The test requires 500 pulses to be applied. Each time the voltage across the device  exceeds -1.3 × VDS rating the MOSFET will be in avalanche. We have a choice either to ensure the component can withstand the repetitive avalanche energy or prevent avalanche by fitting a TVS suppressor across the product’s battery supply.

Note an optional bidirectional TVS is shown. Dependent on budget and PCB real estate availabe this may be two anti-series unidirectional types or one bidirectional as shown.

MOSFET Avalanche voltage waveform
Figure 8. Drain-source voltage, VDS

Note from the above statement we have an expression for the avalanche breakdown voltage:

VBR ≈ 1.3 × V(BR)DSS

The negative sign in the description above (not present in the above expression) is only to indicate that a negative bias is being applied to the anode with respect to the cathode to cause avalanche. Normally we consider the reverse bias case as a positive bias being applied to the cathode with respect to the anode as shown in the graph of Fig. 8.

  • V(BR)DSS is the breakdown voltage voltage when 250 µA leaks through the reverse biased diode
  • V(BR)DSS is stated in the data sheet for a particular device
  • VDD shown in the Fig. 8 is the equivalent of system votage UA

The simulation shows the voltage, current and power dissipated by the MOSFET diode during the negative transient event when connected as an RBP pass element as above. What is needed is some way to reliably replicate the exposure of the MOSFET to the energy normally seen in an avalanche event and decide whether the 500 ISO pulses can be considered as repetitive or single events. Hence there are two circuits in the simulation one for the RBP above and the other for an avalanche (AKA Unclamped Inductive Switching or UIS) event.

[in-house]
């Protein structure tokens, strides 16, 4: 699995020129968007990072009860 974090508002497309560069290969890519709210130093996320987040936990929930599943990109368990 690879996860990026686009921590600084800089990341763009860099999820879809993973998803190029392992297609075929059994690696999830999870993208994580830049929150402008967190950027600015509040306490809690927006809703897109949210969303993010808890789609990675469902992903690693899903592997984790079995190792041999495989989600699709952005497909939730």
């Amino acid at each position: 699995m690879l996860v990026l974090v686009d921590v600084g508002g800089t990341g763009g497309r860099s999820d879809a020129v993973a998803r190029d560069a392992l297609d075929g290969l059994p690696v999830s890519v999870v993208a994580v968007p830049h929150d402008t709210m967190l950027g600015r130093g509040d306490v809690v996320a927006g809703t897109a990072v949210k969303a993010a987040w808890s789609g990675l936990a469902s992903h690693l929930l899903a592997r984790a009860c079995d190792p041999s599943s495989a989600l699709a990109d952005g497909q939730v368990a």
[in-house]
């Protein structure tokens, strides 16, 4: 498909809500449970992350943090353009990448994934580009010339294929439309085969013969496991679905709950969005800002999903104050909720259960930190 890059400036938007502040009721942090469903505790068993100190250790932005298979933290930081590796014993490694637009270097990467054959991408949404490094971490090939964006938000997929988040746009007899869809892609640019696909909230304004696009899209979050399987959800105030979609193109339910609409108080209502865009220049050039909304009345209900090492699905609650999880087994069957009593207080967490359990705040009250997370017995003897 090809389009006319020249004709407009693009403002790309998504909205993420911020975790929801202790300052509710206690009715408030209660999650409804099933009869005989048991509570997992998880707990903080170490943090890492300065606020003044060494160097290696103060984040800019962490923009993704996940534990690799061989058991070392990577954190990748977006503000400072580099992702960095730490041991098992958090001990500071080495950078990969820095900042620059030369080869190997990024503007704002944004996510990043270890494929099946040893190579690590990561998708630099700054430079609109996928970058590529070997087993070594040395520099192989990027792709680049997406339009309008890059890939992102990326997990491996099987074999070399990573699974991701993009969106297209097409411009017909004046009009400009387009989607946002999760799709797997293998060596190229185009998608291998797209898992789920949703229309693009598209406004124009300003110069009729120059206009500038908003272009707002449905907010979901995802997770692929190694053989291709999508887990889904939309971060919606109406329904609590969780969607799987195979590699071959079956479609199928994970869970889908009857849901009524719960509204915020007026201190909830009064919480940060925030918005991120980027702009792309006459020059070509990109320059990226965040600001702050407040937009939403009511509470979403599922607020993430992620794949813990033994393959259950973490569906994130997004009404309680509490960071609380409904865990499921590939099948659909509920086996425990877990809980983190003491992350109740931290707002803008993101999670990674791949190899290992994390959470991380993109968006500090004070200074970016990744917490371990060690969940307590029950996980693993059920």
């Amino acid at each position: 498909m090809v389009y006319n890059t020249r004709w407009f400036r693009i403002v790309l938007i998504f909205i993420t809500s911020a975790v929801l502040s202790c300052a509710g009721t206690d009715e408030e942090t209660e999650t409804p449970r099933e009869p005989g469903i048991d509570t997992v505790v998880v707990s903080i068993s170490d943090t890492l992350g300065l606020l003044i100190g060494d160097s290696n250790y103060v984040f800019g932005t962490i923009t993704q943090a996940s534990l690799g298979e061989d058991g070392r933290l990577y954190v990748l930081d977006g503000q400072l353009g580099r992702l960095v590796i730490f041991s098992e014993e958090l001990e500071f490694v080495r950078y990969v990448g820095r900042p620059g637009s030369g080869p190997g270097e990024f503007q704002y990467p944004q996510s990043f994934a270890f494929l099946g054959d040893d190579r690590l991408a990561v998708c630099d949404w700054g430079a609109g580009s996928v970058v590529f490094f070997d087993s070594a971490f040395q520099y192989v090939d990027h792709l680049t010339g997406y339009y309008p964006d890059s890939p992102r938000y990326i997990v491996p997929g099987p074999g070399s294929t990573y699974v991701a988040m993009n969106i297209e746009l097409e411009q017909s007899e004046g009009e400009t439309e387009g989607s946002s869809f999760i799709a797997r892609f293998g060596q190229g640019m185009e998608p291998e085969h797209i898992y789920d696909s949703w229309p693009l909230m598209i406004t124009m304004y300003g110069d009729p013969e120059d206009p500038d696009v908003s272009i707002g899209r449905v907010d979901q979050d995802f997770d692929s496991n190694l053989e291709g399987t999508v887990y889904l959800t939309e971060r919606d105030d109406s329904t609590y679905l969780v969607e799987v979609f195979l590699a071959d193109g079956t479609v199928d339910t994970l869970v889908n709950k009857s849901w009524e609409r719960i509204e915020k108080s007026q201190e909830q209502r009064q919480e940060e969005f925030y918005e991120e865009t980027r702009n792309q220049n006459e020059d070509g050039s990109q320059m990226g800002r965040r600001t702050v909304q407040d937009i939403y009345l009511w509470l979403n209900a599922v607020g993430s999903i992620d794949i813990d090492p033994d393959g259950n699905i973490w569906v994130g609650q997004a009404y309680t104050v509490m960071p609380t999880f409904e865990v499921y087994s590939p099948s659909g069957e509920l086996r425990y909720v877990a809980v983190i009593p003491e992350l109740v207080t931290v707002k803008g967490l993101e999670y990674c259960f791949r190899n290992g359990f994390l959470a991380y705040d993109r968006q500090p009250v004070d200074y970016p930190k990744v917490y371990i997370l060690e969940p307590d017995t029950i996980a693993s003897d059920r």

The diagrams below show the anatomy of the UIS waveform. Note the controlled linear current ramp produced by having an inductive load which helps to accurately describe the energy dissipated by the MOSFET during the event.

Table 2. UIS waveforms

 

 

Figure 9: Gate-source voltage VGS

 

 

Figure 10: Drain-source voltage VDS

 

Figure 11: Drain current, ID

 

 

Figure 12: Peak drain-source avalanche power, PDS(AL)M

 

 

 

Figure 13: Transient junction temperature profile of MOSFET during an avalanche event

 

Repetitive avalanche rating graph
Figure 15. Repetitive avalanche rating; maximum number of avalanche events as a function of avalanche energy

Fig. 14 below shows how the single event above translates to repetitive UIS. As long as the energy absorbed by the MOSFET remains within safe operting limits for one event the MOSFET is expected to survive > 100 x 10^6 avalanche events, refer to Fig. 15. Having only 500 ISO pulses applied, the task here is to ensure the device can survive that first ISO pulse.

 

 

 

 

 

 

Figure 14. Drain-source voltage, VDS and repetitive drain-source avalanche current, IDS(AL)R

The current profile of the 12 V UIS simulation has been modified with a 7 mH inductance such that the current peak, rise and fall times closely match that of the current profile of the 12 V RBP MOSFET. The combinational graph  shown in Fig. 16 (MOSFET waveforms) is taken from simulation for the RBP MOSFET and Fig. 17 (Avalanche current) is taken from the avalanche analogy.

Figure 16. ISO 7637-2 - 12 V Pulse 1 - MOSFET Q1 waveforms

Figure 17. ISO 7637-2 - 12 V Pulse 1 - MOSFET Q1 and Q2 avalanche current waveforms

Fig. 18 below shows the check of junction temperature rise from 12 V RBP simulation (green trace) versus that of the U= 12 V avalanche simulation.

Figure 18. ISO 7637-2 - 12 V Pulse 1 - MOSFET Q1 and Q2 junction temperature waveforms

Figure 19. BUK7Y4R8-60E avalanche rating; avalanche current as a function of avalanche time

Curve (1) of Fig. 19 is the reference curve for safe operation of the BUK7Y4R8-60E for a single event with a junction temperature Tj starting from 25 °C.

Referring to Fig. 12, the peak drain-source avalanche power (PDS(AL)M) dissipated in the MOSFET was shown to be the product of the breakdown voltage (VBR) and the non-repetitive drain-source avalanche current (IDS(AL)S).

(Eq. 1)  

The avalanche simulation gives values for breakdown voltage, avalanche time and peak breakdown current:

  • VBR = 1.3 * 60 = 78 V
  • tAL = 86.5016 - 86.5011 = 500 μs
  • Ipk = 6.7111498 A